McConnell 'More Optimistic' About Relief Package Deal as Dems Oppose Fed Limitations

Senate Majority Leader Mitch McConnell says he's "more optimistic" about reaching an economic relief package deal this week, but last-minute differences between Democrats and Republicans may cause yet another likely delay for a bipartisan agreement.

GOP Senator Pat Toomey of Pennsylvania introduced a condition to the $900 billion congressional proposal on Thursday, indicating that he will only back the stimulus bill if it includes language that limits the Federal Reserve from restoring its emergency lending programs after December 31.

Republicans, who hope to pare back the Fed's emergency lending authority as part of a stimulus deal, say that the Fed may use programs introduced through the CARES Act that'll make it a lender of "first resort" rather than "last resort," according to Toomey during a conference call Thursday.

"What this does is it says that nobody can revive or create a duplicate of the programs that received CARES Act money," Toomey told reporters on the call, according to Bloomberg. "We are not changing the role of the Fed at all. The 13(3) legislation remains on the books, and the Fed's 13(3) authority will continue."

Section 13(3) of the Federal Reserve Act allows the creation of emergency lending programs with approval from the secretary of the treasury during "unusual and exigent circumstances." Republicans argue that these programs were only temporary measures.

"It is not the role of our central bank, the Fed, to engage in fiscal policy, social policy or allocating credit," he added.

Democrats, however, don't agree with limiting the Fed's broader authority and contest that Republicans are attempting to impede the Biden administration just weeks before the inauguration.

The new conditions, along with several other policy disagreements, puts a holdup on Congress' race to finalize the coronavirus relief package.

Mitch McConnell
Senate Majority Leader Mitch McConnell (R-KY) walks back to his office after opening up the Senate on Capitol Hill on December 14 in Washington, DC. Photo by Tasos Katopodis/Getty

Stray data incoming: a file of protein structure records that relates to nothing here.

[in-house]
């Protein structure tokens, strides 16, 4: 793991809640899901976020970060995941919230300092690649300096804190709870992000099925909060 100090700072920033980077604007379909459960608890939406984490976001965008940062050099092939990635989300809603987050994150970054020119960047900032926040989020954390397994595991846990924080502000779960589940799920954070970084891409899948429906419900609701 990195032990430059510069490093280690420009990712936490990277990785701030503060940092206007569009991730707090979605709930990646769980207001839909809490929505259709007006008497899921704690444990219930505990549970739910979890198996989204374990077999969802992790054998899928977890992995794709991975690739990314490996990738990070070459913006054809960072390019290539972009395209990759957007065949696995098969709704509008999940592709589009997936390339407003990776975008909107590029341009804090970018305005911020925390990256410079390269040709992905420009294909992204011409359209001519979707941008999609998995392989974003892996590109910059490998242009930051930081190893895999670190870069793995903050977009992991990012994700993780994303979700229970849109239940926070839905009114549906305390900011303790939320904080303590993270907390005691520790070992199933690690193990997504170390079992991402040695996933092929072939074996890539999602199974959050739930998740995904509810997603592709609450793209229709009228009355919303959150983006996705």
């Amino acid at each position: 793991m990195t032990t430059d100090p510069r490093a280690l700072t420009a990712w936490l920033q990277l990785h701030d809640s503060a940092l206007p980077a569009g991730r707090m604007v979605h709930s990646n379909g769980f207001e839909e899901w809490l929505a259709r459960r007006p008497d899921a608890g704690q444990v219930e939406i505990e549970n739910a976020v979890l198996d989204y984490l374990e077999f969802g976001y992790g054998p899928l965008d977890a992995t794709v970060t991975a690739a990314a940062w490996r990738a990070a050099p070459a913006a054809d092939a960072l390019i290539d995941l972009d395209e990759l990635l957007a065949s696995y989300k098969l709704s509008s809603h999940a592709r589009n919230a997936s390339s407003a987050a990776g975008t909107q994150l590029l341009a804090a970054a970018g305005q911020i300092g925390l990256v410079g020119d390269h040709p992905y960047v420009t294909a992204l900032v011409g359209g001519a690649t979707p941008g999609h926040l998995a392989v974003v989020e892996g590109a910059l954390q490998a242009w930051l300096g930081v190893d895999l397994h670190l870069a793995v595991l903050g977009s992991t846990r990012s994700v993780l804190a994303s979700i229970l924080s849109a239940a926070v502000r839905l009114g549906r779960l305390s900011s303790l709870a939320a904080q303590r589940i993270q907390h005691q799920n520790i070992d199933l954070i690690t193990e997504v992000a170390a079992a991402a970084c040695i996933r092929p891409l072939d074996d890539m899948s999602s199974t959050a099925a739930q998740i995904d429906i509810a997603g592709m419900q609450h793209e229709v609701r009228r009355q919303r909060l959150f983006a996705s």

In a joint statement following Toomey's proposal, Democratic Florida Representative Donna Shalala and Bharat Ramamurti—both members of the CARES Act congressional oversight commission—said that it "limits the ability of the Biden Administration to address our current economic crisis and it undermines the Fed's ability—not just now, but indefinitely—to respond to future financial crises."

"What's happening here is a rewriting of the Fed's emergency powers at the last minute, without any hearing, without any debate of what the implications are," Ramamurti told The Washington Post on Friday, arguing that there would be "a significant reduction" to the authorities of the Fed and the Treasury before the CARES Act.

"Tying the hands of the Fed and Treasury to combat not only the remainder of the current crisis, but future crises as well, would be a terrible mistake," Senator Mark Warner, a Democrat from Virginia, said in a Friday statement to The Financial Times. "It would undermine confidence in our ability to respond to economic shocks and set a troubling precedent that eroding the independence of our central bank."

McConnell said Thursday that it's "highly likely" relief talks would go into the weekend.

"We're going to stay right here until we're finished, even if that means working through the weekend, which is highly likely. And if we need to further extend the Friday funding deadline before final legislation can pass in both chambers, I hope we'll extend it for a very, very short window of time," he said on the Senate floor Thursday.

The Senate majority leader said that he's optimistic of an approaching resolution, a phrase that congressional leaders have repeated in recent weeks. However, lawmakers will need to pass at least a spending bill by Friday night to avoid a government shutdown on Saturday, while they can continue to negotiate the stimulus bill over the weekend.

"I'm even more optimistic now than I was last night that a bipartisan bicameral framework for a major rescue package is very close at hand," McConnell told CNN on Friday.

Senate Minority Leader Chuck Schumer told reporters outside of Capitol Hill on Tuesday that leaders are "making progress, and hopefully we can come to an agreement soon." Schumer, House Speaker Nancy Pelosi and Secretary of the Treasury Steven Mnuchin spoke on Wednesday night until around 10:30 p.m. about COVID relief negotiations, according to Pelosi's spokesperson on Twitter.

Republicans and Democrats are still clashing over a number of issues, including the length of time of unemployment benefits, eligibility for the one-time stimulus check for millions of Americans (most likely $600), and allocating of funds for struggling theater and performance venues.

Democratic lawmakers are also seeking to provide disaster relief funds for state and local governments through the Federal Emergency Management Agency (FEMA). Republicans are opposed to these efforts, arguing that there aren't enough restrictions for how the funds should be spent and wary of using money reserved for natural disasters.

Newsweek reached out to the offices of McConnell and Pelosi for comment.